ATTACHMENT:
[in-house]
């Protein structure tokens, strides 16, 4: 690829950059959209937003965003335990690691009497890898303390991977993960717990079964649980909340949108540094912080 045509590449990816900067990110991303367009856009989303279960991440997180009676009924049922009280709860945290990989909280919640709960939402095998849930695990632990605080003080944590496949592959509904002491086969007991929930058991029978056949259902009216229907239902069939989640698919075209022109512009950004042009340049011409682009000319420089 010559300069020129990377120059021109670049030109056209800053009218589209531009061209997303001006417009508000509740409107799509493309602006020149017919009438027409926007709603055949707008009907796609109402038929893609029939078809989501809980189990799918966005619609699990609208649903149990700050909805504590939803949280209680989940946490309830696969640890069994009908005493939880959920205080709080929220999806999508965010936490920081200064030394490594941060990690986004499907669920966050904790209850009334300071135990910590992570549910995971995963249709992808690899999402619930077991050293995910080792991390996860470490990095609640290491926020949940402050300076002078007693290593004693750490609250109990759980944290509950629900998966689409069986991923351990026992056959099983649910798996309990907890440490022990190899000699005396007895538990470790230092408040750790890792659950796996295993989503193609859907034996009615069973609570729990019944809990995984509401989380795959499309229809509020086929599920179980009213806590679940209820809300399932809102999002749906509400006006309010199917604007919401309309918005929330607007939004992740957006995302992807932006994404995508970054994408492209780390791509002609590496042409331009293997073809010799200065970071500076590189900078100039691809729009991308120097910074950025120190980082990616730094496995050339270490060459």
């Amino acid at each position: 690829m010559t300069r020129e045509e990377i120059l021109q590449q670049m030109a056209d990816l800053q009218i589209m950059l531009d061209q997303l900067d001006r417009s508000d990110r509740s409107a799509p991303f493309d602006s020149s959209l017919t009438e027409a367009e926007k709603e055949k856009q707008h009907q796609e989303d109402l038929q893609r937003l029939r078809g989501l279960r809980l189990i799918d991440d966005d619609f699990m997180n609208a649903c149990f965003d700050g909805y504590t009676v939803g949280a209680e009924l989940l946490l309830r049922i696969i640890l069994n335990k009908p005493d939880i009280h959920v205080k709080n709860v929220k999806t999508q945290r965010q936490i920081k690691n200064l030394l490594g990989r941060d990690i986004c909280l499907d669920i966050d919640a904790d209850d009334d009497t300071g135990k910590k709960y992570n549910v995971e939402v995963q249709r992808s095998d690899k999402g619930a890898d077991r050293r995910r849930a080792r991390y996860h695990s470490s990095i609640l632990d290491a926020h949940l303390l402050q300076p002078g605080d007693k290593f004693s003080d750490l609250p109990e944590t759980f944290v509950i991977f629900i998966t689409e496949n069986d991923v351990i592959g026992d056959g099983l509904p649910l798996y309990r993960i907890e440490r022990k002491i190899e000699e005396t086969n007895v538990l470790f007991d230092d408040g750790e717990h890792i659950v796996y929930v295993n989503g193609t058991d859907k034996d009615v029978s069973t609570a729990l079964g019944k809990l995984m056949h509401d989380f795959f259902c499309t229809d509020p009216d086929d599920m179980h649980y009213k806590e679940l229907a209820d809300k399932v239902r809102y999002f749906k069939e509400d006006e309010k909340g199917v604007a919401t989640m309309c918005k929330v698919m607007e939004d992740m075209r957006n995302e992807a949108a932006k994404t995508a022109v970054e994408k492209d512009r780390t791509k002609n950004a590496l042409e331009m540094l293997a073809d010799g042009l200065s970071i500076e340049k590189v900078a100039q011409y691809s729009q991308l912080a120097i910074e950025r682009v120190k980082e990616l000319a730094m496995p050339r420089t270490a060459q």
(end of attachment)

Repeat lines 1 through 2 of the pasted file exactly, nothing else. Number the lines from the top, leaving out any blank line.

[in-house]
């Protein structure tokens, strides 16, 4: 690829950059959209937003965003335990690691009497890898303390991977993960717990079964649980909340949108540094912080 045509590449990816900067990110991303367009856009989303279960991440997180009676009924049922009280709860945290990989909280919640709960939402095998849930695990632990605080003080944590496949592959509904002491086969007991929930058991029978056949259902009216229907239902069939989640698919075209022109512009950004042009340049011409682009000319420089 010559300069020129990377120059021109670049030109056209800053009218589209531009061209997303001006417009508000509740409107799509493309602006020149017919009438027409926007709603055949707008009907796609109402038929893609029939078809989501809980189990799918966005619609699990609208649903149990700050909805504590939803949280209680989940946490309830696969640890069994009908005493939880959920205080709080929220999806999508965010936490920081200064030394490594941060990690986004499907669920966050904790209850009334300071135990910590992570549910995971995963249709992808690899999402619930077991050293995910080792991390996860470490990095609640290491926020949940402050300076002078007693290593004693750490609250109990759980944290509950629900998966689409069986991923351990026992056959099983649910798996309990907890440490022990190899000699005396007895538990470790230092408040750790890792659950796996295993989503193609859907034996009615069973609570729990019944809990995984509401989380795959499309229809509020086929599920179980009213806590679940209820809300399932809102999002749906509400006006309010199917604007919401309309918005929330607007939004992740957006995302992807932006994404995508970054994408492209780390791509002609590496042409331009293997073809010799200065970071500076590189900078100039691809729009991308120097910074950025120190980082990616730094496995050339270490060459």